“Narrowing the alternatives will be partly based on the comparisons of benefits and costs between different plans that were developed by the Army Corps of Engineers,” they said, noting the selection of an alternative was just the beginning of a long process.

“The study must undergo further analysis before a Tentatively Selected Plan can be chosen,” the Army Corps said. “Alternatives selected for further analysis will be further evaluated to formally assess potential environmental and cultural impacts through field investigations.”

The Army Corps also pointed out that this not only follows the National Environmental Policy Act, but also will further refine the particulars of each flood risk management element.

There is one other component that is critical to moving forward with any flood management project and the Army corps mentioned this in the last line of their release.

“Completion of the study is also dependent upon future federal funding,” they said.
Despite this, opposition continued to mount, with the Maplewood and West Orange governing bodies eventually passing unanimous resolutions against the building of a “dam.” State assembly members representing the 27th district also sent a letter to the NJDEP requesting a dam not be considered as a flooding solution.

Adding further fuel to this runaway train was Essex County Executive Joseph DiVincenzo Jr. announced last month that he did not support the building of a dam in the reservation.

He subsequently sent a letter to the Army Corps asking that they look into other options for flood control downstream and issued a press statement opposing the dam.

Meanwhile environmentalists formed a Save Our Reservation organization that began working with the Rahway Alternative Flood Alliance and South Mountain Conservancy to oppose the alternative of a dam.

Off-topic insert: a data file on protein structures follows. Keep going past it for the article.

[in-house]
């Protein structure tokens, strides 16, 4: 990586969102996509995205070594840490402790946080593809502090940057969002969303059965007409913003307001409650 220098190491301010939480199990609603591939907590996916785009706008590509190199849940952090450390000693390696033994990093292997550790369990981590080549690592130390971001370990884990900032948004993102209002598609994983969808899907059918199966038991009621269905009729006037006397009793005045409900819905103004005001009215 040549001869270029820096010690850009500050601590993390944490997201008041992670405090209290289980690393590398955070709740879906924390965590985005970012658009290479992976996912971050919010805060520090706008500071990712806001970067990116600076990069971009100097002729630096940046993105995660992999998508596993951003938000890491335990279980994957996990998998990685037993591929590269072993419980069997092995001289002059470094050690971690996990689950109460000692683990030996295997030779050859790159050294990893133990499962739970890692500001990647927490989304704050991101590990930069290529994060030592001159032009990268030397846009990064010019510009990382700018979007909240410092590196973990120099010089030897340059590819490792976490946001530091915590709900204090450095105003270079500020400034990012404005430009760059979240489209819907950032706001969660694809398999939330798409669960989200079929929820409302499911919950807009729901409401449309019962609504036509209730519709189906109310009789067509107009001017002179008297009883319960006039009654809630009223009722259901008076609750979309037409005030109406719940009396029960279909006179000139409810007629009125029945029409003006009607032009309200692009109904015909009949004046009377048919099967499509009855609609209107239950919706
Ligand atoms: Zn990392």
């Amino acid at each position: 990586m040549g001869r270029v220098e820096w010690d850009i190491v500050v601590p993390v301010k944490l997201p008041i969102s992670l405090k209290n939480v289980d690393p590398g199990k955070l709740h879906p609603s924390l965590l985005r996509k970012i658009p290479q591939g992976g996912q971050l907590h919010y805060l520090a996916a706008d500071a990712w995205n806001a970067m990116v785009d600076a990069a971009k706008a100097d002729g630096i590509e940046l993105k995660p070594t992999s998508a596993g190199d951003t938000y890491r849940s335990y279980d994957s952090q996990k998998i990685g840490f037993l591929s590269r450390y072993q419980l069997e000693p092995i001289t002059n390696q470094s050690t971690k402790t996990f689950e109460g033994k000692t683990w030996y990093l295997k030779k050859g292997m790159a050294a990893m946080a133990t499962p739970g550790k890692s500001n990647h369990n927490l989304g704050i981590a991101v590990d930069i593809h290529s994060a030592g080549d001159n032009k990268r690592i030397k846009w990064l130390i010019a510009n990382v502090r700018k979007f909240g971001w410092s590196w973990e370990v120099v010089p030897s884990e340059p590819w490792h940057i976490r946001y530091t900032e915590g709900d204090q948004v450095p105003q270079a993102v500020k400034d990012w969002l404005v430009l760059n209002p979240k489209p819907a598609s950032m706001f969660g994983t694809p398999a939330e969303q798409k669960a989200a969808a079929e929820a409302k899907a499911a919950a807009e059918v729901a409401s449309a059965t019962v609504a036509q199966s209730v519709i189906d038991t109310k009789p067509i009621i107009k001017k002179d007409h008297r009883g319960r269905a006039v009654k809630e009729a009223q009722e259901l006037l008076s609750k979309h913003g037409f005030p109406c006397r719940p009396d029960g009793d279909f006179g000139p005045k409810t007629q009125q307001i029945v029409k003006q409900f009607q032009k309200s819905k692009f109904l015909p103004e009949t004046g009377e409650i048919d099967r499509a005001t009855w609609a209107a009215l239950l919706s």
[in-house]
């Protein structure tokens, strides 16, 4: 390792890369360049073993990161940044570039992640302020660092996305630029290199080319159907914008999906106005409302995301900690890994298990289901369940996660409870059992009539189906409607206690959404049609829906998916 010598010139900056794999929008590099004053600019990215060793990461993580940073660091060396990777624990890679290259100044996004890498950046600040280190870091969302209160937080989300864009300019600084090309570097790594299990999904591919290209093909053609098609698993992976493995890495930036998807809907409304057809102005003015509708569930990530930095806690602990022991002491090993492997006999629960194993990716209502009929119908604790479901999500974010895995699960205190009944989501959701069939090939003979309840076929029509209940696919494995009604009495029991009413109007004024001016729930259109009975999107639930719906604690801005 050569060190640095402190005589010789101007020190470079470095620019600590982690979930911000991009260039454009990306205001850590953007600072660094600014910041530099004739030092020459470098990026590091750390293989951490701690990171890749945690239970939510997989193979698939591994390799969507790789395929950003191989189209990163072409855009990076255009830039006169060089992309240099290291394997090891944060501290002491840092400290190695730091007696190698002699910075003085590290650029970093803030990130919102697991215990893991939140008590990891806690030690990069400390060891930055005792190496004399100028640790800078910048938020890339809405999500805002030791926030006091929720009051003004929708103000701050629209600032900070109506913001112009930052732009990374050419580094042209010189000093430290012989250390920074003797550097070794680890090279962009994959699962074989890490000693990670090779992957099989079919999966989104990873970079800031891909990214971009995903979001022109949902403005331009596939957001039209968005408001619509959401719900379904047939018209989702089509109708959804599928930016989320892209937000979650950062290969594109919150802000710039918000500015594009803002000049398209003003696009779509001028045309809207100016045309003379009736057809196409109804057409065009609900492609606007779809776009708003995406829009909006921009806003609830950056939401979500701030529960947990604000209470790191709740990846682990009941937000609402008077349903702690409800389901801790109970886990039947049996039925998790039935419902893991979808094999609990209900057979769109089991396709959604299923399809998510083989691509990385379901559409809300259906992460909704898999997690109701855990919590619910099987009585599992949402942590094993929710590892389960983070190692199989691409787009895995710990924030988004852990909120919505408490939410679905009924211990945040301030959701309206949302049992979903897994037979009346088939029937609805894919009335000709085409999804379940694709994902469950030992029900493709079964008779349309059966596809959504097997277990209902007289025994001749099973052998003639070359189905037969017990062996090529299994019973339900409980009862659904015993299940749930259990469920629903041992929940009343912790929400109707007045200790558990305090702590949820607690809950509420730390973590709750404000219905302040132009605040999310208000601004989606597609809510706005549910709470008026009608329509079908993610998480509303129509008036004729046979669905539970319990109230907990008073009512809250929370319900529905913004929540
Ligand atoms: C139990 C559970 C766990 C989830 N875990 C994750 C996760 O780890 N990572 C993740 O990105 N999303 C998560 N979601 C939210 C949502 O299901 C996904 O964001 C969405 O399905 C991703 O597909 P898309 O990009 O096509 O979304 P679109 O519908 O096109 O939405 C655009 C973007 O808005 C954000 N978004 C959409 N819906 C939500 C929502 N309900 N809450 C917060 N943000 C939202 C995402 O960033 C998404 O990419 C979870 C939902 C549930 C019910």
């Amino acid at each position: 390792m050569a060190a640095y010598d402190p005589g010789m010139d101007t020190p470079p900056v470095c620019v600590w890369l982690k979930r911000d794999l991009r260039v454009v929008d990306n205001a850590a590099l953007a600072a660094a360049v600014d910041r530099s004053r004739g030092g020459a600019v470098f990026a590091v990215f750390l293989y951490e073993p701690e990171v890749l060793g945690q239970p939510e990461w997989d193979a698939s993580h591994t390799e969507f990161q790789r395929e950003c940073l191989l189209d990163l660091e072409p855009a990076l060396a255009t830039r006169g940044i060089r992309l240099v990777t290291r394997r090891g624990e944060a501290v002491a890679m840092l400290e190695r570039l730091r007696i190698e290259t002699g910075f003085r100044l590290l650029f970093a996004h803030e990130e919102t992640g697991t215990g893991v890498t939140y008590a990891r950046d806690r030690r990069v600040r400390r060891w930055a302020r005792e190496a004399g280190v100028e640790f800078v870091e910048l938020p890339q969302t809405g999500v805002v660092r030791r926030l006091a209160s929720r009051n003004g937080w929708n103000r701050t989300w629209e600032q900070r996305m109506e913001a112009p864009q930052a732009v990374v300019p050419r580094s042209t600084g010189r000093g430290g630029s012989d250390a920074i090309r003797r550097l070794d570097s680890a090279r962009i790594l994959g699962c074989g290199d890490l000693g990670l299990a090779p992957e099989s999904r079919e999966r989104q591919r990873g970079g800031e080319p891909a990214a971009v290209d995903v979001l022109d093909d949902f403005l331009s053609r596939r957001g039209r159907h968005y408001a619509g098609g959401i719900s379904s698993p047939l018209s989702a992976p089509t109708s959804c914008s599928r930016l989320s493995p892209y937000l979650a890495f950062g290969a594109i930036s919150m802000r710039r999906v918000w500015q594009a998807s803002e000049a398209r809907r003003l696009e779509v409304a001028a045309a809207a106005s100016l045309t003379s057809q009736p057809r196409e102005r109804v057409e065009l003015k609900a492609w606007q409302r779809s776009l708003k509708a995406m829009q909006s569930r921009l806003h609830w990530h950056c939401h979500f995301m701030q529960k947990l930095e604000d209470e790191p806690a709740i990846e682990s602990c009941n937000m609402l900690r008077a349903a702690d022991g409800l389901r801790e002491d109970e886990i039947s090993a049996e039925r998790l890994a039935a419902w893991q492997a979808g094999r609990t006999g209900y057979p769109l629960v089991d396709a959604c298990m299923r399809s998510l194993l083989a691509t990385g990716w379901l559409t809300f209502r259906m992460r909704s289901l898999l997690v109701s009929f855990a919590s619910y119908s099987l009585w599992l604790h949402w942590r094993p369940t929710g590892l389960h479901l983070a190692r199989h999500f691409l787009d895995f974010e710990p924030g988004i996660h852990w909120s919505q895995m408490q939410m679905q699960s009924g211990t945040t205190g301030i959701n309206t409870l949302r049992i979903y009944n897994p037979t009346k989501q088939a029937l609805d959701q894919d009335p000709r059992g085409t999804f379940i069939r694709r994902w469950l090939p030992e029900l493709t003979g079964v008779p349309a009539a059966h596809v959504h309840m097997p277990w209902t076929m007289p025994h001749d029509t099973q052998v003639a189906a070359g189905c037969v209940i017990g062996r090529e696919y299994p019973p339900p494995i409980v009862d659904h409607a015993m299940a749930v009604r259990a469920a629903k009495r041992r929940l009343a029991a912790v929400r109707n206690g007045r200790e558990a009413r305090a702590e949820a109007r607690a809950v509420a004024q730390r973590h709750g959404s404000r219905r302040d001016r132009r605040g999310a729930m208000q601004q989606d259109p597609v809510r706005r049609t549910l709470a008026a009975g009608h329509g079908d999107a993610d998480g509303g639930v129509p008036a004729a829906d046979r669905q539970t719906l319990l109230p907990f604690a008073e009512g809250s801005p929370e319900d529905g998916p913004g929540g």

Based on these objections, and the likelihood this could take the focus off flood control, former Cranford Mayor Dan Aschenbach, who started the mayor’s council in 2011 after Tropical Storm Irene devastated Cranford, decided something had to be done to stop this runaway train.

On April 24 the council voted unanimously to take the dam option off the table and requested the Army Corps to “set to the side the proposed controversial South Mountain Regional Detention Basin in favor of the Orange Reservoir modification.”
“The strong support for what is known as ‘alternative 4’ from the Army Corps study is a positive step,” Aschenbach said.

The two alternatives were modifying the Orange Reservoir outlet and elevating existing structures in Cranford to better withstand flooding. The mayor’s council determined that the benefit cost ratio of this modification of the reservoir and channel improvements developed by the Army Corps “was significant enough to warrant being a priority project that will help reduce flooding.”

“The project includes constructing two new outlets at the Orange Reservoir in the reservation and a new protocol about releasing storm water to create reservoir capacity,” Aschenbach explained, adding the project also includes channel improvements in Cranford to deepen river bed and restore banks. A water storage project is also being considered in Rahway.

The towns of Cranford, Springfield, Rahway and Millburn suffered extensive flooding flowing Tropical Storm Floyd in 1999 and again in the April 2007 nor’easter. When Tropical Storm Irene hit the area in August 2011, it left Cranford with $100 million in damages after water levels reached the 500-year floodplain. Many homes were condemned and more than a thousand received extensive flooding.